Arburg has developed the Arburg Plastic Freeforming (AKF) process and Freeformer machine to additively manufacture individual plastic parts without the need for molds or predefined cavities. In this process, 3D CAD files are processed directly, standard plastic granulate is melted, droplets are generated from the liquid melt and a fully functional component is built up from these droplets layer by layer.
The AKF process uses conventional plastic granulates rather than prefabricated supplies such as powders or strands that can make the material, the processing and therefore the parts more expensive. Because the Freeformer can operate without support structures and therefore produces no waste, material consumption is reduced and production is more cost-effective, the company says.
The Freeformer offers conventional material processing that is said to operate in much the same way as injection molding. The machine is filled with the plastic granulate, a heated plasticising cylinder melts the plastic in the discharge unit, a nozzle uses fast opening and closing movements to produce the plastic droplets under pressure, and the part is additively built up. The discharge unit and nozzle remain in a fixed vertical position, while the component carrier moves along three axes. A five-axis version also is available for applications that do not require any support structure.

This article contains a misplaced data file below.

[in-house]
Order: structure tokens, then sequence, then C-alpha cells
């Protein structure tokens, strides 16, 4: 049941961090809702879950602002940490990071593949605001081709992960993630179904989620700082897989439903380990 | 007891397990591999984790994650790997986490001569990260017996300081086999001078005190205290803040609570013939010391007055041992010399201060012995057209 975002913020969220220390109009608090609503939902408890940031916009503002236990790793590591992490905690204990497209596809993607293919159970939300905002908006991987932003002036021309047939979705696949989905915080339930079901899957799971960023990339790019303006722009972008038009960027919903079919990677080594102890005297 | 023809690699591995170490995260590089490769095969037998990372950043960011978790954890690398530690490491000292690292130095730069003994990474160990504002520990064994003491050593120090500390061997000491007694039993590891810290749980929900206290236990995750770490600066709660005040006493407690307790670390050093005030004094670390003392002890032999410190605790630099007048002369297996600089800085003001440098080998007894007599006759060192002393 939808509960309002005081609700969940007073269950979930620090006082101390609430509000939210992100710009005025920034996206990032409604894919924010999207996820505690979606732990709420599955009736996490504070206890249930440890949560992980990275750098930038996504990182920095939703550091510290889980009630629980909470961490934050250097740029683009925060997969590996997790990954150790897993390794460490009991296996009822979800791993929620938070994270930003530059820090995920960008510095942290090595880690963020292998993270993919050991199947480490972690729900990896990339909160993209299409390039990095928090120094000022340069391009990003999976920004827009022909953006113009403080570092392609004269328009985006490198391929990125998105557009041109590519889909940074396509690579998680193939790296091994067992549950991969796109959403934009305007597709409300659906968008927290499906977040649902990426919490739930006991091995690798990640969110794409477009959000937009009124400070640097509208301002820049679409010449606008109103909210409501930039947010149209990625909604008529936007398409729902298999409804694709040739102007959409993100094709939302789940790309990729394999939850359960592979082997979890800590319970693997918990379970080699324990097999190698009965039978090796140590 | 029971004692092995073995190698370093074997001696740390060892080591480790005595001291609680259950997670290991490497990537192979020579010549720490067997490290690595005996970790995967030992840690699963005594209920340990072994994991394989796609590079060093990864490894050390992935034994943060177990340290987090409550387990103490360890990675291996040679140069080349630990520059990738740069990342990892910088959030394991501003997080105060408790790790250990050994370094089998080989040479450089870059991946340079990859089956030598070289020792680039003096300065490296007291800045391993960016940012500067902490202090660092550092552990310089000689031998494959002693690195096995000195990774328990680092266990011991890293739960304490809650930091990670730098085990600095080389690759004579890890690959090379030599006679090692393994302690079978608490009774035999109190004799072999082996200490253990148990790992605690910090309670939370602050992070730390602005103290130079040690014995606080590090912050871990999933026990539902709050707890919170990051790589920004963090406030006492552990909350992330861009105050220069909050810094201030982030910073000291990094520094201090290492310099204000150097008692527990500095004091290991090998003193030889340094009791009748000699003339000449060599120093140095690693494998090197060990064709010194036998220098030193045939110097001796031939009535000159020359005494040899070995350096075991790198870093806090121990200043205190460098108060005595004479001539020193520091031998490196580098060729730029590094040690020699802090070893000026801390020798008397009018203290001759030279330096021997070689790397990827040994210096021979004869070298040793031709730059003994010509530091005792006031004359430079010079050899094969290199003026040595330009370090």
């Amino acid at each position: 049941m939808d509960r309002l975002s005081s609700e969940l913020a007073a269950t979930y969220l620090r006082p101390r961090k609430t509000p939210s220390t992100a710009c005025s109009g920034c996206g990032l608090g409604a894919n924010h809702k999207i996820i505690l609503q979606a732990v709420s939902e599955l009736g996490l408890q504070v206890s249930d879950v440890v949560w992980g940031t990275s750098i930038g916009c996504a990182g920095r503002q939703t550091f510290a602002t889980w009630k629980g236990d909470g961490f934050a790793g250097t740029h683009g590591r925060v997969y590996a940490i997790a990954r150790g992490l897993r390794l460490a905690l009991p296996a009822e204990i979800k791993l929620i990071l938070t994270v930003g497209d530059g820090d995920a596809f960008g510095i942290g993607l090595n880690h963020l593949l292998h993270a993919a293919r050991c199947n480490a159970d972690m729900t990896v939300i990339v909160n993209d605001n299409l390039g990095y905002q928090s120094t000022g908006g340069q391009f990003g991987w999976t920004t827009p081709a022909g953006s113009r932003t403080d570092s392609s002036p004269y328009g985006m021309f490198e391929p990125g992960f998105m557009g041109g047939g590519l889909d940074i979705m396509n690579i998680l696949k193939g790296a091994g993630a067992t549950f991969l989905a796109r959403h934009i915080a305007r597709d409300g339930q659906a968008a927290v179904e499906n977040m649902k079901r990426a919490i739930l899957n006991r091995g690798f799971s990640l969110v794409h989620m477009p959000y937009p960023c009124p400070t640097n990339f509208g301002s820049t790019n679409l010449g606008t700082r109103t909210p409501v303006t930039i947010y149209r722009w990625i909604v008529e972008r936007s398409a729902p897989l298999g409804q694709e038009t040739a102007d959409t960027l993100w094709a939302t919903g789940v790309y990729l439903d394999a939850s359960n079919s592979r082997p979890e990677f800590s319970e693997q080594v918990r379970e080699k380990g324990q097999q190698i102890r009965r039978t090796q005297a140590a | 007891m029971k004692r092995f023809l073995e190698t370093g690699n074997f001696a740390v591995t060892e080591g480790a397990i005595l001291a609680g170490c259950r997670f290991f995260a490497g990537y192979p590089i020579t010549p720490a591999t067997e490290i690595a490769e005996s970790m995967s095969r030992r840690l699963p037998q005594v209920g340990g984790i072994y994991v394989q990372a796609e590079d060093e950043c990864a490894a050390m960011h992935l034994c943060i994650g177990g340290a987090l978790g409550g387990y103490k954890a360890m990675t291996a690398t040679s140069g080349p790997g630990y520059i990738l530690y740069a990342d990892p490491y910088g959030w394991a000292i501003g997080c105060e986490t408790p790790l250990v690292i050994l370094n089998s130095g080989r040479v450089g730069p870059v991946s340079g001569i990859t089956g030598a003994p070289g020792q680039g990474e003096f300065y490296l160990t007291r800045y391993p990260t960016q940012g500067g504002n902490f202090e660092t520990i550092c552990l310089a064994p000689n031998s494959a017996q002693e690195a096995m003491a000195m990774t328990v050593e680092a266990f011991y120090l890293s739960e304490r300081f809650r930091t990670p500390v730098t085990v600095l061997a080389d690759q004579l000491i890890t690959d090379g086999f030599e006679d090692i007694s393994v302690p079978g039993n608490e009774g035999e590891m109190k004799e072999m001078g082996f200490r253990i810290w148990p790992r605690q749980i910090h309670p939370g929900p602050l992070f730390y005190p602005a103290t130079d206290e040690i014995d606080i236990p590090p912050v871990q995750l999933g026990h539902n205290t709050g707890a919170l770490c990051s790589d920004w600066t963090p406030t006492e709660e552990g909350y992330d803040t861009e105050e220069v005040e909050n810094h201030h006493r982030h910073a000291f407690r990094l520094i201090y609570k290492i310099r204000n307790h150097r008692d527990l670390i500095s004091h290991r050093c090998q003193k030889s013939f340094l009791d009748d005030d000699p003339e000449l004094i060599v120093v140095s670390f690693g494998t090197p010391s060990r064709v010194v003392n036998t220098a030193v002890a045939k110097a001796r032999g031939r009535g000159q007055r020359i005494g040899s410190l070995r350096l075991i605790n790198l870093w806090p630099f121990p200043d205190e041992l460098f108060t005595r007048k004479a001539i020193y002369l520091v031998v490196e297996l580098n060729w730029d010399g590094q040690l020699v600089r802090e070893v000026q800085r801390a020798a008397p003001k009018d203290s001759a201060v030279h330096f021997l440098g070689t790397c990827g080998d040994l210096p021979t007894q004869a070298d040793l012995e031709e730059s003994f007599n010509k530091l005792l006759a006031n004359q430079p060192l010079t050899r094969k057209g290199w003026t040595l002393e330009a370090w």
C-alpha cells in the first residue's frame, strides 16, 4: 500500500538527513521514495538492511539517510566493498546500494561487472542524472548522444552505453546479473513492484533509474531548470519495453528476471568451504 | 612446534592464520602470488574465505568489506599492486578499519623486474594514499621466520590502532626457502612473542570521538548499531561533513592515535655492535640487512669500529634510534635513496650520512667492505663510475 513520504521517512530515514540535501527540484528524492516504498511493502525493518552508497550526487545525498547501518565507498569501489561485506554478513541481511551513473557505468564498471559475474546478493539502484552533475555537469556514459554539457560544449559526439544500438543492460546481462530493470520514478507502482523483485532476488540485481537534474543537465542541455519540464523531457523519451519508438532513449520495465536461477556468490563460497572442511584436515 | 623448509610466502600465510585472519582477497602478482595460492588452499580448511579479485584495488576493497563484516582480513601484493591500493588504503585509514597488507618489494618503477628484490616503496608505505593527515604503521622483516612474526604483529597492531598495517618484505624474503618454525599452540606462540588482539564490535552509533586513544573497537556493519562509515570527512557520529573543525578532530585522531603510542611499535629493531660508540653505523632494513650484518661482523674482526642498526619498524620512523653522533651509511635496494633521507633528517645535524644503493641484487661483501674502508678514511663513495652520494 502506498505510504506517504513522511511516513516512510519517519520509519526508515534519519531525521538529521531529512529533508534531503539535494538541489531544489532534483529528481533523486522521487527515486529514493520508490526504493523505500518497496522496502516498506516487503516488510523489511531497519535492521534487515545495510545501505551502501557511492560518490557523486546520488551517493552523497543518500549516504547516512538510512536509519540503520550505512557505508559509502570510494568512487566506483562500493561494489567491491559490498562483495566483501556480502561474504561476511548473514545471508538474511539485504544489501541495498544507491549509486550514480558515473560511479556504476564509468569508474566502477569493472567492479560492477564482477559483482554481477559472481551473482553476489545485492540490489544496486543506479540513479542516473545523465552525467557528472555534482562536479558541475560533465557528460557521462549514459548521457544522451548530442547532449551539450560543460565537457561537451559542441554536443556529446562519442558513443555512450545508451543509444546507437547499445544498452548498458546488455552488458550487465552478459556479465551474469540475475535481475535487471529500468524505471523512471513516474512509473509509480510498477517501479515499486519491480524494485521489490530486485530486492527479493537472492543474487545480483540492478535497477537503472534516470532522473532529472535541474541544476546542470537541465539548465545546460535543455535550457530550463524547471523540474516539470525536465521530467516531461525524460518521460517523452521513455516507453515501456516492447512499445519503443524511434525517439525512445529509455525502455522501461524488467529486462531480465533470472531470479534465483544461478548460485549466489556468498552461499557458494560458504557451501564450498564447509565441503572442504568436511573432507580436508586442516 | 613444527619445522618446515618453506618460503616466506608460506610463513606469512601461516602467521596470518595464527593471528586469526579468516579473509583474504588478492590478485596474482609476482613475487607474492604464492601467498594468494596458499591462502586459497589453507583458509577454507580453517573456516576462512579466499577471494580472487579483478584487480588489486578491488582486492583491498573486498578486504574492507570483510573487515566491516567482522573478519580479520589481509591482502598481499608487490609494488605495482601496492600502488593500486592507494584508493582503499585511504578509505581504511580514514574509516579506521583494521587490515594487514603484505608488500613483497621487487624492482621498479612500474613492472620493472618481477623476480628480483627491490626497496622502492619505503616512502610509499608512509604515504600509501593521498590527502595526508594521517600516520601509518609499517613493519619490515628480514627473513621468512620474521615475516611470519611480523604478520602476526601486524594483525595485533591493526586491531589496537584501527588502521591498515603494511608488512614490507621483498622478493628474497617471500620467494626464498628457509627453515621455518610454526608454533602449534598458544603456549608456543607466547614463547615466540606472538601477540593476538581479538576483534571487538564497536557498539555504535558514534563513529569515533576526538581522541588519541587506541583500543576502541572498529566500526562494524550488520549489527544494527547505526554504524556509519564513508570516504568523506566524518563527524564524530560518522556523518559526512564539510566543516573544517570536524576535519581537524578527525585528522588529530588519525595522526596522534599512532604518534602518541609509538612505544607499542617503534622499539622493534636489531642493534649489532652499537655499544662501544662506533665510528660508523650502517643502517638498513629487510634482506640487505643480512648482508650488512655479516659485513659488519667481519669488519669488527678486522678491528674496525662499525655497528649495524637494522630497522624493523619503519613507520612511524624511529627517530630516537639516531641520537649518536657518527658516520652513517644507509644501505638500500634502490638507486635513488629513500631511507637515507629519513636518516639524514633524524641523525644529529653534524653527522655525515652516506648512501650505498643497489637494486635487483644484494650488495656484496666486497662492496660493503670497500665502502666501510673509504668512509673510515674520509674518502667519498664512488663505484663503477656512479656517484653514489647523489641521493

The machine also can be equipped with two discharge units to process two different materials or colors at once. As a result, even movable, hard-soft combinations or parts with a special appearance or texture can be produced, Arburg says.
Editor PickHybrid Machine Uses Multi-Laser Deposition Technology
Mazak’s Integrex i-200S AM hybrid multitasking machine, with its multi-laser deposition system, provides both additive and subtractive capabilities, enabling shops not only to turn, mill and drill, but also to build part features and perform laser marking, all on the same machine and in single setups.